This is not a grass skirt: On fibre skirts (liku) and female tattooing (veiqia) in nineteenth century Fiji

Research output: Book/ReportBook


The Pacific ‘grass skirt’ has provoked debates about the derogatory and sexualised depiction of Pacific bodies that needed to be covered up and it has inspired a market of kitsch curiosa and tiki culture. These stereotypical portrayals will be challenged in this book through the case study of liku (‘grass’/fibre skirts) worn by women in nineteenth century Fiji by uncovering the complex use and meaning of the garments themselves, including their link to other body adornments and modifications. In nineteenth century Fiji, the liku was a lifetime companion for women. Fitted around puberty after she received her qia (tattooing) and kept after death, a liku was perpetual – alterations and adaptations through marriage and maternity indicating its multiplicity of social functions. Today, liku and qia are no longer worn or made in the same way – a result of missionary and colonial influence, but also of the strategic use of western dress by Fijian elite. By following a micro-historical approach, this book highlights the multifarious ways of looking at dress by considering the liku’s and qia’s connection with the female body, by considering its interpretation during collecting encounters and its classification in museums and archives. As well as considering the materiality of liku and their intimate relationship to female bodies, liku will thus be analysed as museum objects and drawings of qia, tattooing, as archival documents. This allows for tracing the representation of liku and qia through different regimes of value and through time and place. Recently, liku and qia inspired a group of Fijian curators and contemporary artists to create their own representations in exhibitions in New Zealand (2015) and Fiji (2017).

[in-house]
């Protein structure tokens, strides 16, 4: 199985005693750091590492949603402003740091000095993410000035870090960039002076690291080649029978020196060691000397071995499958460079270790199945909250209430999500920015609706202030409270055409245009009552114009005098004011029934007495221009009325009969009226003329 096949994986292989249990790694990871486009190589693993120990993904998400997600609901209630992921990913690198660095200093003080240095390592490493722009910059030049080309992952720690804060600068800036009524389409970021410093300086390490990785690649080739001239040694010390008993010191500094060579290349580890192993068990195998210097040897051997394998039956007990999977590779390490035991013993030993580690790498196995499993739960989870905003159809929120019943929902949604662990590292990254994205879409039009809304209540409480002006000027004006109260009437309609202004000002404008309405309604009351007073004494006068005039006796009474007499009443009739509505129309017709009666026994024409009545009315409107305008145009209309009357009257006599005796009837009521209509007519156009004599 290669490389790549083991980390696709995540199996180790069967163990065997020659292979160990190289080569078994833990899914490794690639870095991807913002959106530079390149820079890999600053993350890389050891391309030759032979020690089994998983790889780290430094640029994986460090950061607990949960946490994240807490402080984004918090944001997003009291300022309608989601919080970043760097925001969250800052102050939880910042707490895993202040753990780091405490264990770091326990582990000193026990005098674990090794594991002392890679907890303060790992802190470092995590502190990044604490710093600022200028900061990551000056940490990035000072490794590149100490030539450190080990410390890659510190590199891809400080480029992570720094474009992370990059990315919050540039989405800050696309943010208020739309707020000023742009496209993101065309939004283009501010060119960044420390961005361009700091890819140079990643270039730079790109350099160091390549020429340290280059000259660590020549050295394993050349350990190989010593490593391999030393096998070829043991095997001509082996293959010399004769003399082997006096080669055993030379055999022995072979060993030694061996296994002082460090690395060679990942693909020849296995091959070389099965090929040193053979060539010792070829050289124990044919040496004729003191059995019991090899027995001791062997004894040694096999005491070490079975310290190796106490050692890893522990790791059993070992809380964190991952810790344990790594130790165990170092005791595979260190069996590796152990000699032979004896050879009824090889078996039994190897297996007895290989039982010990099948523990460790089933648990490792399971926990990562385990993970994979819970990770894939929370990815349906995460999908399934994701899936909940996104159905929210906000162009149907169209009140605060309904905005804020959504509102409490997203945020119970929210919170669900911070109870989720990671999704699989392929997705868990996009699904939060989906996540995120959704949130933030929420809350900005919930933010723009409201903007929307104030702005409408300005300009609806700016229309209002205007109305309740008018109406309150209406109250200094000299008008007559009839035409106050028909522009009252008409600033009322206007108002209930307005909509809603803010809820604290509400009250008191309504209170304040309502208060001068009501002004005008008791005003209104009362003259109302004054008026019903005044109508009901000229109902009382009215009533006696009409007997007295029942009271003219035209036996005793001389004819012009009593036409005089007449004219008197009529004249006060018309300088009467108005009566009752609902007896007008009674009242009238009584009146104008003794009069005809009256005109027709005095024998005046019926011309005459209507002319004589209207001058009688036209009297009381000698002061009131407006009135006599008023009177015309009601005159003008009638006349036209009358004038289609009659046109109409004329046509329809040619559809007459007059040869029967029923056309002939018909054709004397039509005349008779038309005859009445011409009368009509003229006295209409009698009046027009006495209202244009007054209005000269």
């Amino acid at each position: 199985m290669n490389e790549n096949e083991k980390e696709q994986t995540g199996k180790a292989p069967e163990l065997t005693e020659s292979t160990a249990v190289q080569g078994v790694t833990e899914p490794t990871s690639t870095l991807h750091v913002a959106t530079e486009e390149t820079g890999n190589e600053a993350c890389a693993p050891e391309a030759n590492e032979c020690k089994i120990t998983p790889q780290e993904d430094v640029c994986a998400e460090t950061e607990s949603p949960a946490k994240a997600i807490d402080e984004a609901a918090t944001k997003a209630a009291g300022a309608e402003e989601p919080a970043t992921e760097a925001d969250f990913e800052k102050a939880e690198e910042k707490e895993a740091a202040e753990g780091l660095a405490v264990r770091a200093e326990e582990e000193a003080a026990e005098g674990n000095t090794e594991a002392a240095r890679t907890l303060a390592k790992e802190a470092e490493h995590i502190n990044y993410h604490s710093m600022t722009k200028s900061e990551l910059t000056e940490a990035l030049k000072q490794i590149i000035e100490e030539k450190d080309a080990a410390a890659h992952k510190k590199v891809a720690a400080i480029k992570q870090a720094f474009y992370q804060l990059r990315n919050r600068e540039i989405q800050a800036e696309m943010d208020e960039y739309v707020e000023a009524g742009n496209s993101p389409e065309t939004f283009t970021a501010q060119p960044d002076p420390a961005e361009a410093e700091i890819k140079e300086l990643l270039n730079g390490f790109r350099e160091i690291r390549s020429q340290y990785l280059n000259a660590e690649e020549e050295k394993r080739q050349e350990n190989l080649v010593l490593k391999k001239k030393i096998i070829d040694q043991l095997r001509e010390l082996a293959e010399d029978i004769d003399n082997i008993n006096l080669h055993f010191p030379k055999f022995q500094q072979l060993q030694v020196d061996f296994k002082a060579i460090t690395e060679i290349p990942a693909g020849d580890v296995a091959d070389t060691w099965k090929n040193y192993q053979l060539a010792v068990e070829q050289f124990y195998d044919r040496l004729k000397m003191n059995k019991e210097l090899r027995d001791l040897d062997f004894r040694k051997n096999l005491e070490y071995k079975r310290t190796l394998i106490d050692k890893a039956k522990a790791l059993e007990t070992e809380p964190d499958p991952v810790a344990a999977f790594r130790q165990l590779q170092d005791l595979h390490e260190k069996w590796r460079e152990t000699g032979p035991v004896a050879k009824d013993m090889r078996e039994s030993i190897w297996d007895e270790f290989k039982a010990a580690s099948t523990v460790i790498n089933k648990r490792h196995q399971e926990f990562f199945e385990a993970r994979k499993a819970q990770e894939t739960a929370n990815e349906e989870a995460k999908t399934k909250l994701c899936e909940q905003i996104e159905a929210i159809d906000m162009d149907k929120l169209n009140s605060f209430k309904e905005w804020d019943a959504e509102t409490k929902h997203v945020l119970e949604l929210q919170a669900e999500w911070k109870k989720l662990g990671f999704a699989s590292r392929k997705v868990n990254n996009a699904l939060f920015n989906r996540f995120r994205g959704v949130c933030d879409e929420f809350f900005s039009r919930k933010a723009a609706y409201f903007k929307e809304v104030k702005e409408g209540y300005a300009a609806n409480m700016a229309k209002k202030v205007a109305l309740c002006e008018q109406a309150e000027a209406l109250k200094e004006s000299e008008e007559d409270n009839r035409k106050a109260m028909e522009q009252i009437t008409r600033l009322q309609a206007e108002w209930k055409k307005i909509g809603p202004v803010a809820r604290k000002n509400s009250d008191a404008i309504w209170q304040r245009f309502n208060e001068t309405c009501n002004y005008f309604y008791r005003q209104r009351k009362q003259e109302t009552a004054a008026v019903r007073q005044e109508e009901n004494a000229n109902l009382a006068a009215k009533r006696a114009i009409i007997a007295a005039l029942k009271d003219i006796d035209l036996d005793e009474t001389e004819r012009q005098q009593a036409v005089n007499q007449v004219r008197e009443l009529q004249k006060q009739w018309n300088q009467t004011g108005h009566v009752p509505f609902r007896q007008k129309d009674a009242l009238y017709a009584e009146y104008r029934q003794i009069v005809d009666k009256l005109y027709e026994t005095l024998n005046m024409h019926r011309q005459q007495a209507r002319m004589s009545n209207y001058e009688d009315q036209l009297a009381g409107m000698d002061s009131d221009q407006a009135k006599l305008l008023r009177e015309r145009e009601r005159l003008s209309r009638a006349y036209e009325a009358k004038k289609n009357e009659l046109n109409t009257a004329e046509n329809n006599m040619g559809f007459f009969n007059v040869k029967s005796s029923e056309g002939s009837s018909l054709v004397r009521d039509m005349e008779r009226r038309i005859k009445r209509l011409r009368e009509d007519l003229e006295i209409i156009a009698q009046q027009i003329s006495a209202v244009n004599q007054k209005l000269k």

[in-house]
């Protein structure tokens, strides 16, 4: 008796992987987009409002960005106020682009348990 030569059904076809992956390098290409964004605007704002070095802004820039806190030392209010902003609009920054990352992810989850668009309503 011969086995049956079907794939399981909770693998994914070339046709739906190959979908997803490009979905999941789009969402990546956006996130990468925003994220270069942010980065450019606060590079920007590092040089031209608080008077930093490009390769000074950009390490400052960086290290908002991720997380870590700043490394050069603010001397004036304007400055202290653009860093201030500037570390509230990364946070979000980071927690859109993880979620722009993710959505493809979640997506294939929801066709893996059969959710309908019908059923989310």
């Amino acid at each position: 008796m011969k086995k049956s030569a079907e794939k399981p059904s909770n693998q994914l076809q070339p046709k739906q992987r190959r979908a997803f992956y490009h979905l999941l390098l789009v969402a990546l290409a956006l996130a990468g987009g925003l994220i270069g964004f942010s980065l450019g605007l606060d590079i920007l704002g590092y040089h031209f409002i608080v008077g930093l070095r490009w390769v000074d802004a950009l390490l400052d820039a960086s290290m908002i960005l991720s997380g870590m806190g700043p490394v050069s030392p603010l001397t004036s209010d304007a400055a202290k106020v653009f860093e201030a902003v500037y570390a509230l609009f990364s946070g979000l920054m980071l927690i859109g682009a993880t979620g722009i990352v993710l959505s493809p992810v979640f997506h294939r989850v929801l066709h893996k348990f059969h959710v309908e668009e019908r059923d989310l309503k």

The questions and issues raised have a wider relevance since these highlight the intricacies of intercultural encounters, varying perceptions of dress and modesty and the significance of cultural heritage and its reawakening today. This book is based on a thorough systematic investigation of hundreds of, previously unstudied, liku in a variety of museums. Unpublished archival material includes original 19th and 20th century drawings by non-Fijians and Fijian women of weniqia, tattoo patterns, which will be an important source in the light of current re-engagement with tattooing in Fiji.
Original languageEnglish
PublisherSidestone Press
Number of pages168
ISBN (Print)9789088908125
Publication statusPublished - 24 Oct 2019

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